Franklin businesses based in the hospitality industry are being encouraged to have their say on new 'accommodation tax' that Auckland Council are wanting to impose through the Annual Budget plan.
The council currently spends $27.8 million on visitor attraction and major events funded by general rates from Auckland ratepayers. At present all ratepayers contribute around two per cent of their rates to fund this expenditure.
The council proposes to free up this general rate by funding visitor attraction and major events with a targeted rate on accommodation providers.
It has been suggested that by imposing this tax, the ratepayer funding that is freed up will be available for new infrastructure investments, including transport infrastructure projects.
However, in Franklin, questions have been raised as to how much the current ATEED promotional funding actually benefits local business, and whether the new tax is going to be more detrimental on affordability for businesses.
"The connection between who is paying the rate and who is receiving the benefits is also questionable. Auckland commercial accommodation providers enjoy only 10% of the Auckland visitor spend. The other 90% is spread across food and beverage, passenger transport, cultural, recreational and gambling, tourism and retail. Also, it does not take into account accommodation providers like AirBnB, Bookabach etc, who benefit from the visitor economy but are not included in the targeted rate," says Rachael Shadbolt, GM Accommodation for Hospitality New Zealand.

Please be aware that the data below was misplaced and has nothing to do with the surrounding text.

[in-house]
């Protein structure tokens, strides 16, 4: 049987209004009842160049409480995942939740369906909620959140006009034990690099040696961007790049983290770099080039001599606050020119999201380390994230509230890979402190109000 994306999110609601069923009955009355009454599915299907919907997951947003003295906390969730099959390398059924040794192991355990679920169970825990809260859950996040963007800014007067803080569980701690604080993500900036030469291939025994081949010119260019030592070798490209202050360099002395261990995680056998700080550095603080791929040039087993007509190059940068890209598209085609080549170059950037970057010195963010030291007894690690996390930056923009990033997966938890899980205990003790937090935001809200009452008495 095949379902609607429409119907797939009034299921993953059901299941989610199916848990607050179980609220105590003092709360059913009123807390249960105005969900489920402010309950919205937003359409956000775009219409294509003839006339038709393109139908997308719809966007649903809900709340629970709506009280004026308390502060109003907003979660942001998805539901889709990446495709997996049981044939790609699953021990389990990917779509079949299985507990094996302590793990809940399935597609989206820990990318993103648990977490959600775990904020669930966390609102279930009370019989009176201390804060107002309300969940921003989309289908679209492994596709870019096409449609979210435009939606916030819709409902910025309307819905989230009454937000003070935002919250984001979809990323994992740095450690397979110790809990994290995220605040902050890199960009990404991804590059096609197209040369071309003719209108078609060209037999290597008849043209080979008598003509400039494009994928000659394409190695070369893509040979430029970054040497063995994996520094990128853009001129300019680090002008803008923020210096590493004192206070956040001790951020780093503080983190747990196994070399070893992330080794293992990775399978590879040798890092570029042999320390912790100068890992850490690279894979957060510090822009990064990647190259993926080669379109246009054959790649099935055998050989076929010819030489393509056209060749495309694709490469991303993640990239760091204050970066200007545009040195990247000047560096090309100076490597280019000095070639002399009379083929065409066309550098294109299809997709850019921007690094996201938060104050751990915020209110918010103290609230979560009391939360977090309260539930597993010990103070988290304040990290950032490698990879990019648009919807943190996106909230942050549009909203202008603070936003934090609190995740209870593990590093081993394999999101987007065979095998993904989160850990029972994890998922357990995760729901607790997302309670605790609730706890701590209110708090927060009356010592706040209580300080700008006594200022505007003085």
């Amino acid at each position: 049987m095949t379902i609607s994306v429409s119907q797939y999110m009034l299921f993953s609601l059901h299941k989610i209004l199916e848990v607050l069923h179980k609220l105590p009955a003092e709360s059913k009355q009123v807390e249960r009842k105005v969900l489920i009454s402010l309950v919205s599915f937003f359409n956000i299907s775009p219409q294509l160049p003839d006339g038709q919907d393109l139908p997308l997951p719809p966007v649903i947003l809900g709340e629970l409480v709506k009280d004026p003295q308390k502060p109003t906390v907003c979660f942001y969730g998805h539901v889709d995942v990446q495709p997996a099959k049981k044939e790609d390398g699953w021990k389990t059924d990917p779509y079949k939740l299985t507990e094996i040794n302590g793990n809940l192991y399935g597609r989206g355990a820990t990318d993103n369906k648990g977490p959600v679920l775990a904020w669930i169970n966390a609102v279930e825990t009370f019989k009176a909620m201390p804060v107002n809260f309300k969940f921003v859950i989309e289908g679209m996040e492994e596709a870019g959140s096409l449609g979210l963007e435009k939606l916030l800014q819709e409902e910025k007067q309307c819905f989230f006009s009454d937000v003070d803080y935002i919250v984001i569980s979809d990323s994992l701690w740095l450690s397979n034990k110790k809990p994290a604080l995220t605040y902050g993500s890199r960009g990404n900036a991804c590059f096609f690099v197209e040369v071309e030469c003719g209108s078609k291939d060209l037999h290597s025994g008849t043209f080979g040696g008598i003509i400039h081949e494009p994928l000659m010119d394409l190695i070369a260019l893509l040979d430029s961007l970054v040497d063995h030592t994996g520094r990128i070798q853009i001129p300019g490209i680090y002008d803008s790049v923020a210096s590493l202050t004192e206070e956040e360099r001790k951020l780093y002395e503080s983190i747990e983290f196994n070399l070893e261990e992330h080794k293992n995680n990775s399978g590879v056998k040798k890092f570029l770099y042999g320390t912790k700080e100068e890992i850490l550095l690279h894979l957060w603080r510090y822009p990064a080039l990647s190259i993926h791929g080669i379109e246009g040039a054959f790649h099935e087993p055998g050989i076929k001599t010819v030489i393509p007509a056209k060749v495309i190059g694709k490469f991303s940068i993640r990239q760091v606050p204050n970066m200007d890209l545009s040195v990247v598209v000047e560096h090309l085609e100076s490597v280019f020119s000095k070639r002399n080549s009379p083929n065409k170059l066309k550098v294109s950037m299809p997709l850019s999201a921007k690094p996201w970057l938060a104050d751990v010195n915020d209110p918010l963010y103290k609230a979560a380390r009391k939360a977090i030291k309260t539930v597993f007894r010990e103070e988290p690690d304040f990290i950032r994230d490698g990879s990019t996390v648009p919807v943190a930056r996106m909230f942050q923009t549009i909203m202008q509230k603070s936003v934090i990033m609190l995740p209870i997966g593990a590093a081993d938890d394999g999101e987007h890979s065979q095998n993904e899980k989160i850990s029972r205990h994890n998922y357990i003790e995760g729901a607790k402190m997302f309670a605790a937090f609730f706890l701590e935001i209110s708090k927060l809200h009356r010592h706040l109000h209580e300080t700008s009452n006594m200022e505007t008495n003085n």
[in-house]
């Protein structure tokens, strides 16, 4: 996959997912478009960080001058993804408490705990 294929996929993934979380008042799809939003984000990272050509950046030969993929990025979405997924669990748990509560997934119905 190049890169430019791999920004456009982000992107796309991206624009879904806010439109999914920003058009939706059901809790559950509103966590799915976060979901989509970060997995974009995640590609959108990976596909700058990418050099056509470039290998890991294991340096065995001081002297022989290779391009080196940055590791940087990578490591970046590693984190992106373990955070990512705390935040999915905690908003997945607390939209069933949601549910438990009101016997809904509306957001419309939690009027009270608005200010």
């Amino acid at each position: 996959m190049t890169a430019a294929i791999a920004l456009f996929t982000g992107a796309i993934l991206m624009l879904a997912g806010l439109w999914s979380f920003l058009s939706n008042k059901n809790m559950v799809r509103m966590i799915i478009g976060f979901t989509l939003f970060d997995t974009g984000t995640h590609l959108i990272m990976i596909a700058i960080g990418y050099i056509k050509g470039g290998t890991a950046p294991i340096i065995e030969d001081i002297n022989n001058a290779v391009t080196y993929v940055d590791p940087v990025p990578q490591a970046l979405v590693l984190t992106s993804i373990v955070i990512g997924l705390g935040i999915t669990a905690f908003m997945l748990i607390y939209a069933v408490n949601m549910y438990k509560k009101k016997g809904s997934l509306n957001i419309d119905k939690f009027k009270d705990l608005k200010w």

The targeted rate is based on the capital value (CV) of the building and has no direct link to the visitor numbers the rate is suggested to be targeting.
For example, if the capital value on a hotel is worth $1million, businesses would times that amount by 0.01394584, and the answer would be the increase the business would need to pay.
Business associations have described the rate as 'unaffordable' for the local economy.
"The Waiuku Business and Development Association are really trying to focus on growing tourism in the area and this gives absolutely no incentive for developers to invest in accommodation ventures due to the huge rate costs," says Waiuku Town Manager, Sharlene Druyven.
"I feel that it is very ambiguous of Council, and that many businesses in our hospitality industry are not fully aware of the proposed increase and the effects it will have them."
Auckland Council has asserted that it assumes the targeted rate will be passed on to visitors.
"It has been said that the increase could be passed onto the customers by increasing the nightly rate by $6-$10 per night. However, this rate is based on accommodation properties, such as motels, hotels and camp grounds, being full the whole year round, which isn’t the case especially out here in Franklin."
The proposed rate is still yet to be confirmed, however, the cut-off date for submissions against it is fast approaching. Feedback and submissions must be made by Monday 27 March, 2017. 
To make a submission, visit www.shapeauckland.co.nz or contact your local business association for more information.